- Since the testing of the Moderna and Pfizer-BioNTech vaccines was done on two doses of the same vaccine, people should schedule their shots in that manner.
- People already infected with COVID-19 should receive the vaccine, as it creates stronger immunity than their natural infection did.
- Pregnant and breast-feeding women and anyone with underlying medical conditions—from heart disease and diabetes to sickle cell disease and HIV—should be vaccinated in consultation with their primary health care provider.
“Hardest-hit city areas have lowest vaccination rates.”
That March 3rd Boston Globe headline sums up a major concern of public health officials: Black and Latinx Americans have more COVID-19 infections, severe cases, and deaths than other races and ethnicities but are lagging in vaccinations. This disparity in inoculations is due not only to the current eligibility guidelines.
Unfortunately, when a Black American critical-care nurse became the first person in our country to receive the vaccine last December, many in minority communities felt as much distrust as they did delight. Sandra Lindsay wanted people of color to believe in the science behind the vaccine and help release fears generated by historical experimentation, oppression, and discrimination. That is easier said than done.
Even before that first COVID-19 shot, the National Medical Association (NMA), a professional society of African American doctors, began working to generate trust in the vaccines. They vetted the data, endorsed the use of the Moderna and Pfizer-BioNTech vaccines, and dispelled myths about how African Americans would respond to them. The NMA task force continues to listen, educate, and push to make the vaccines more easily available to people of color.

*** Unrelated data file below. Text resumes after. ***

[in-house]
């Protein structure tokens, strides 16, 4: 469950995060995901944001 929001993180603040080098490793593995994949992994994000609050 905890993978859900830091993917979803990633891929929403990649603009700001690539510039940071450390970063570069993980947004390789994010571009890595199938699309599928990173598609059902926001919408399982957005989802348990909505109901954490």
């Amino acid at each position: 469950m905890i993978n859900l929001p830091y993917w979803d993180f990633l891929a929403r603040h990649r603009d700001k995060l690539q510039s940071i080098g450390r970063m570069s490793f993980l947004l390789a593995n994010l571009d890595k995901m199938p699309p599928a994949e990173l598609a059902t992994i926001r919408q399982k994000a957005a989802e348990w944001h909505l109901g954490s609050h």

Former NMA president and task force member Dr. Oliver Brooks told STAT, “we need to ensure that the African American community and those that have challenges with transportation, health care, sick leave from work, and finances—that they have as much access as others.”
Vaccination Brings Peace of Mind and Renewed Hope
Widespread inoculation against COVID-19 will not only slow and eventually stop the spread of this deadly disease. It will begin our mental healing, raising the spirits of our country and our world from more than a year of fear, uncertainty, grief, and isolation. Healthline contributor Nancy Schimelpfening says receiving the Pfizer-BioNTech vaccine gave her the “peace of mind” she had not had since the pandemic started. Health care worker Lisa Heath told AARP, "I feel good that I got the vaccine. I feel less anxious, more relaxed and a sense of relief that it's done.”
Dr. Graham put it simply, “Immune people block the transmission chain. So as more people are immunized, they will surround those who are susceptible or infected—and the virus will have no place to go. Our jobs as human beings are to trap the virus and stop it from spreading.”
I urge those who have received a COVID-19 vaccine to discuss their experiences, both physical and mental, with friends and neighbors. And I implore leaders in underserved communities to spread the messages of vaccine success in their businesses, churches, and schools. Our joy in ending this pandemic should be shared universally!